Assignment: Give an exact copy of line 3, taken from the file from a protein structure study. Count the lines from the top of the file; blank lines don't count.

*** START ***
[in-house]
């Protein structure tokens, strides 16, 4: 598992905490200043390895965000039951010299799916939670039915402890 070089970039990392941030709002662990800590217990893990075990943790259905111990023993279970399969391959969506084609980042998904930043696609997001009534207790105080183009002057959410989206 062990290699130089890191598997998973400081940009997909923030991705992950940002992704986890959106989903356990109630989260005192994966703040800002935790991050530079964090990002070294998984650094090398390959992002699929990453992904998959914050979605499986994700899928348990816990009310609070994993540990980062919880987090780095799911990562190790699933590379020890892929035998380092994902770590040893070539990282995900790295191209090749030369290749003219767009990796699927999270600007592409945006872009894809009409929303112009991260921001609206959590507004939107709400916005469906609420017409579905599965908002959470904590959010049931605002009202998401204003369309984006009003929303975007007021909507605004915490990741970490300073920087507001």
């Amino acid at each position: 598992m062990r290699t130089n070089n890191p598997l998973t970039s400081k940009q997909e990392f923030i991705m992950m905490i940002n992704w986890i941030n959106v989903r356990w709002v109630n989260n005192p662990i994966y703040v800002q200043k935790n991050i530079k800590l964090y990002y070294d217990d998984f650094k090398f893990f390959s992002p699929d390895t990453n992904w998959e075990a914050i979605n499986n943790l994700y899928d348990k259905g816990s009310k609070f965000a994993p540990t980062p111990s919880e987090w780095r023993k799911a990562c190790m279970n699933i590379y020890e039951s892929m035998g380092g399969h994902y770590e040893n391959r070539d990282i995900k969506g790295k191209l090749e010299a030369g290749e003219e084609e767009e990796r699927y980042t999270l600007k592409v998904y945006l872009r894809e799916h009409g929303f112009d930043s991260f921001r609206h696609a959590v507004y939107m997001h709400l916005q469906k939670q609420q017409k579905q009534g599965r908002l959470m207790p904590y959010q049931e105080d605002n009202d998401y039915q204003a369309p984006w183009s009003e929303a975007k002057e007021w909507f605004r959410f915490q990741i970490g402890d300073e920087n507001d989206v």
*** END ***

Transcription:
């Amino acid at each position: 598992m062990r290699t130089n070089n890191p598997l998973t970039s400081k940009q997909e990392f923030i991705m992950m905490i940002n992704w986890i941030n959106v989903r356990w709002v109630n989260n005192p662990i994966y703040v800002q200043k935790n991050i530079k800590l964090y990002y070294d217990d998984f650094k090398f893990f390959s992002p699929d390895t990453n992904w998959e075990a914050i979605n499986n943790l994700y899928d348990k259905g816990s009310k609070f965000a994993p540990t980062p111990s919880e987090w780095r023993k799911a990562c190790m279970n699933i590379y020890e039951s892929m035998g380092g399969h994902y770590e040893n391959r070539d990282i995900k969506g790295k191209l090749e010299a030369g290749e003219e084609e767009e990796r699927y980042t999270l600007k592409v998904y945006l872009r894809e799916h009409g929303f112009d930043s991260f921001r609206h696609a959590v507004y939107m997001h709400l916005q469906k939670q609420q017409k579905q009534g599965r908002l959470m207790p904590y959010q049931e105080d605002n009202d998401y039915q204003a369309p984006w183009s009003e929303a975007k002057e007021w909507f605004r959410f915490q990741i970490g402890d300073e920087n507001d989206v």